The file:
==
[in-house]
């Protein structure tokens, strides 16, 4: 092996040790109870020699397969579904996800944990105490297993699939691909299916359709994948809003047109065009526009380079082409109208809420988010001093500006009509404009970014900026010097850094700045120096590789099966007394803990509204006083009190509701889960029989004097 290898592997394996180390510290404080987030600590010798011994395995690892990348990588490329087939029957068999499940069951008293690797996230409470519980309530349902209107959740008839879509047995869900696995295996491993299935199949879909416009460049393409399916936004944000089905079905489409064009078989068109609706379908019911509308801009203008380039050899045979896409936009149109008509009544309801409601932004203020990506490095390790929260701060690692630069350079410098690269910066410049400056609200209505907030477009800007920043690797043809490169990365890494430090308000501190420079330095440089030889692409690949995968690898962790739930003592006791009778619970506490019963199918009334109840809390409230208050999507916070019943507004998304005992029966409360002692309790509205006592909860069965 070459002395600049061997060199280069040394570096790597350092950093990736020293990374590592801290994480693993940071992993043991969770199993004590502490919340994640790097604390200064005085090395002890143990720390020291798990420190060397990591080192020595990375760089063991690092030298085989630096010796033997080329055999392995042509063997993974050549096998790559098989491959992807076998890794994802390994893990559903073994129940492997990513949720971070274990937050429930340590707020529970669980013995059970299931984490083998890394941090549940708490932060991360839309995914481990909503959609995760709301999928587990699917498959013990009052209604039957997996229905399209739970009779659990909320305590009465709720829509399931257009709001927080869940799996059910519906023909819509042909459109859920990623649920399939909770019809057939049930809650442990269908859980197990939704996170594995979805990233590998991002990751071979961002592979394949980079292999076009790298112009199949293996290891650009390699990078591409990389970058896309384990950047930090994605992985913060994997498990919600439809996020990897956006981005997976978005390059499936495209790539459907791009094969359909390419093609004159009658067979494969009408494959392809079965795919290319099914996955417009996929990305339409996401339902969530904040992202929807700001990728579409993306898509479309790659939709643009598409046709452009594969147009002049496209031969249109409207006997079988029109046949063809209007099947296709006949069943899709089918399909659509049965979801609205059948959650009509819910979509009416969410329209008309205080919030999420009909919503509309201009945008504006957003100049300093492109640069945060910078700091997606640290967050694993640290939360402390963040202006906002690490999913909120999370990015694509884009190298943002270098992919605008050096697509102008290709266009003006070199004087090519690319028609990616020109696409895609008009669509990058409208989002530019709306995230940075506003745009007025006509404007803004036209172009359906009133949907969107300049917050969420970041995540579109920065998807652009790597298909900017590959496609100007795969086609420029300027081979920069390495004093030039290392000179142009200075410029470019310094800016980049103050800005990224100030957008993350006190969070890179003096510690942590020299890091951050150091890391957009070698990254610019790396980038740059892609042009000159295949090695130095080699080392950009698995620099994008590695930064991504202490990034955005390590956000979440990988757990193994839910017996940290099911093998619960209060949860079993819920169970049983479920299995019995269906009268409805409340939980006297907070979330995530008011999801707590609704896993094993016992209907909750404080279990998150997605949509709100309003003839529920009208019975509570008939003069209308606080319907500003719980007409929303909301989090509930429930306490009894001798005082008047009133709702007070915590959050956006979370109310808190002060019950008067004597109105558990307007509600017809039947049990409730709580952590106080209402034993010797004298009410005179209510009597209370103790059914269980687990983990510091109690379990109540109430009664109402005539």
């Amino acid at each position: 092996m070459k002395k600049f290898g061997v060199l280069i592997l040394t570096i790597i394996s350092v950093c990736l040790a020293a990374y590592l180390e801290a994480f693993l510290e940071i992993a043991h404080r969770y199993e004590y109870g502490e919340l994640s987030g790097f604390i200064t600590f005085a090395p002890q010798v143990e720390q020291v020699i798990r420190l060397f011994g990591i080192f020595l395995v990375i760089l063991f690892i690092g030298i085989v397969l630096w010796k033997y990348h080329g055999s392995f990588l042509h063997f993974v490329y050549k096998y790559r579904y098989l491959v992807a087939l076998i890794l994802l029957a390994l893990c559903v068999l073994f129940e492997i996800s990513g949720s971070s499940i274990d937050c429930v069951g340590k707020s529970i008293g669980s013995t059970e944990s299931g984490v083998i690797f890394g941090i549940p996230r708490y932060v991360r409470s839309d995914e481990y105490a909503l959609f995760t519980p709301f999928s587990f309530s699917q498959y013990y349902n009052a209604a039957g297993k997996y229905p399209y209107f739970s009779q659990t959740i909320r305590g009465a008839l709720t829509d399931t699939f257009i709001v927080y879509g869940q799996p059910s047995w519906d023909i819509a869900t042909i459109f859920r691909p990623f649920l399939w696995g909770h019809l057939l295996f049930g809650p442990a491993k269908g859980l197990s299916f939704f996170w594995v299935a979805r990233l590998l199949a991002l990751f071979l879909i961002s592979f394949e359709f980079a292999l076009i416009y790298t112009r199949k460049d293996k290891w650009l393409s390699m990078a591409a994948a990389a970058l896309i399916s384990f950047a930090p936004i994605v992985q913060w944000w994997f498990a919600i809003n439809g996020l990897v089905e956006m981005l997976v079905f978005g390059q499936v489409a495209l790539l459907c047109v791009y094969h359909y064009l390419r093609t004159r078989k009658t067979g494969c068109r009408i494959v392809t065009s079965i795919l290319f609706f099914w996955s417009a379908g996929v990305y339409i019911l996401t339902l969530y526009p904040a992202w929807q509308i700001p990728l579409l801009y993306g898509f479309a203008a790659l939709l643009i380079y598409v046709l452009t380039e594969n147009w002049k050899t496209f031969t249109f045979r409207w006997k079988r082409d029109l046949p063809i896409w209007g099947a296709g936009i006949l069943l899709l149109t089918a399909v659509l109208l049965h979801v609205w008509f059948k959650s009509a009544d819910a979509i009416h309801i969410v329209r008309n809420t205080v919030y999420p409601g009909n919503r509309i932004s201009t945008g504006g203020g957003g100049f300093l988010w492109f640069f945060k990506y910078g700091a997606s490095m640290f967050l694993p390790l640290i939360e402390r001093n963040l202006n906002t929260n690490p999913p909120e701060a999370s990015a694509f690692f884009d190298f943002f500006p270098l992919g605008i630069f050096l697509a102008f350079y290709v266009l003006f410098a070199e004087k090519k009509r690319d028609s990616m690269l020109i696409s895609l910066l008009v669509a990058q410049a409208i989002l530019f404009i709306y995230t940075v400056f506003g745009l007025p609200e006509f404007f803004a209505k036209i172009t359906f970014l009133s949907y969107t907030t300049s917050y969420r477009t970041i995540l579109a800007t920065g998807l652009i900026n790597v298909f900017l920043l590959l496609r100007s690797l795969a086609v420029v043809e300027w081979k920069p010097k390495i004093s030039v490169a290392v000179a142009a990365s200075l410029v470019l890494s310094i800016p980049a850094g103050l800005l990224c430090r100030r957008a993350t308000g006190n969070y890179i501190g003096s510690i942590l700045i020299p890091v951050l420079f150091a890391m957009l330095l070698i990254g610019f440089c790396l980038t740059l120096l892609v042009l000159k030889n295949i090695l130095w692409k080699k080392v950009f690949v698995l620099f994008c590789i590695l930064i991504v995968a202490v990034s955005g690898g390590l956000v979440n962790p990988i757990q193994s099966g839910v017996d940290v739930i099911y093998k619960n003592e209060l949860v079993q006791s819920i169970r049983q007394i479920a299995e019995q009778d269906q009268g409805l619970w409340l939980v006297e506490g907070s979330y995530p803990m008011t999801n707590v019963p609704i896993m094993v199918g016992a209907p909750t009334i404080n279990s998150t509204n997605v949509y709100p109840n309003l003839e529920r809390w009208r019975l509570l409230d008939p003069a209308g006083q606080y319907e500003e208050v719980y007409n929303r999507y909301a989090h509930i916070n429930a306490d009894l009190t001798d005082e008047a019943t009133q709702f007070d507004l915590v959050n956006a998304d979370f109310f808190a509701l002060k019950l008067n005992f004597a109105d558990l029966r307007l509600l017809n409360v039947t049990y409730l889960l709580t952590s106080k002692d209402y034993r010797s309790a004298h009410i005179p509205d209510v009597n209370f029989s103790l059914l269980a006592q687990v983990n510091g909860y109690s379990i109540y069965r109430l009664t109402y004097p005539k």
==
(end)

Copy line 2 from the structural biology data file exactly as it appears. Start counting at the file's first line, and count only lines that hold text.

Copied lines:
């Protein structure tokens, strides 16, 4: 092996040790109870020699397969579904996800944990105490297993699939691909299916359709994948809003047109065009526009380079082409109208809420988010001093500006009509404009970014900026010097850094700045120096590789099966007394803990509204006083009190509701889960029989004097 290898592997394996180390510290404080987030600590010798011994395995690892990348990588490329087939029957068999499940069951008293690797996230409470519980309530349902209107959740008839879509047995869900696995295996491993299935199949879909416009460049393409399916936004944000089905079905489409064009078989068109609706379908019911509308801009203008380039050899045979896409936009149109008509009544309801409601932004203020990506490095390790929260701060690692630069350079410098690269910066410049400056609200209505907030477009800007920043690797043809490169990365890494430090308000501190420079330095440089030889692409690949995968690898962790739930003592006791009778619970506490019963199918009334109840809390409230208050999507916070019943507004998304005992029966409360002692309790509205006592909860069965 070459002395600049061997060199280069040394570096790597350092950093990736020293990374590592801290994480693993940071992993043991969770199993004590502490919340994640790097604390200064005085090395002890143990720390020291798990420190060397990591080192020595990375760089063991690092030298085989630096010796033997080329055999392995042509063997993974050549096998790559098989491959992807076998890794994802390994893990559903073994129940492997990513949720971070274990937050429930340590707020529970669980013995059970299931984490083998890394941090549940708490932060991360839309995914481990909503959609995760709301999928587990699917498959013990009052209604039957997996229905399209739970009779659990909320305590009465709720829509399931257009709001927080869940799996059910519906023909819509042909459109859920990623649920399939909770019809057939049930809650442990269908859980197990939704996170594995979805990233590998991002990751071979961002592979394949980079292999076009790298112009199949293996290891650009390699990078591409990389970058896309384990950047930090994605992985913060994997498990919600439809996020990897956006981005997976978005390059499936495209790539459907791009094969359909390419093609004159009658067979494969009408494959392809079965795919290319099914996955417009996929990305339409996401339902969530904040992202929807700001990728579409993306898509479309790659939709643009598409046709452009594969147009002049496209031969249109409207006997079988029109046949063809209007099947296709006949069943899709089918399909659509049965979801609205059948959650009509819910979509009416969410329209008309205080919030999420009909919503509309201009945008504006957003100049300093492109640069945060910078700091997606640290967050694993640290939360402390963040202006906002690490999913909120999370990015694509884009190298943002270098992919605008050096697509102008290709266009003006070199004087090519690319028609990616020109696409895609008009669509990058409208989002530019709306995230940075506003745009007025006509404007803004036209172009359906009133949907969107300049917050969420970041995540579109920065998807652009790597298909900017590959496609100007795969086609420029300027081979920069390495004093030039290392000179142009200075410029470019310094800016980049103050800005990224100030957008993350006190969070890179003096510690942590020299890091951050150091890391957009070698990254610019790396980038740059892609042009000159295949090695130095080699080392950009698995620099994008590695930064991504202490990034955005390590956000979440990988757990193994839910017996940290099911093998619960209060949860079993819920169970049983479920299995019995269906009268409805409340939980006297907070979330995530008011999801707590609704896993094993016992209907909750404080279990998150997605949509709100309003003839529920009208019975509570008939003069209308606080319907500003719980007409929303909301989090509930429930306490009894001798005082008047009133709702007070915590959050956006979370109310808190002060019950008067004597109105558990307007509600017809039947049990409730709580952590106080209402034993010797004298009410005179209510009597209370103790059914269980687990983990510091109690379990109540109430009664109402005539």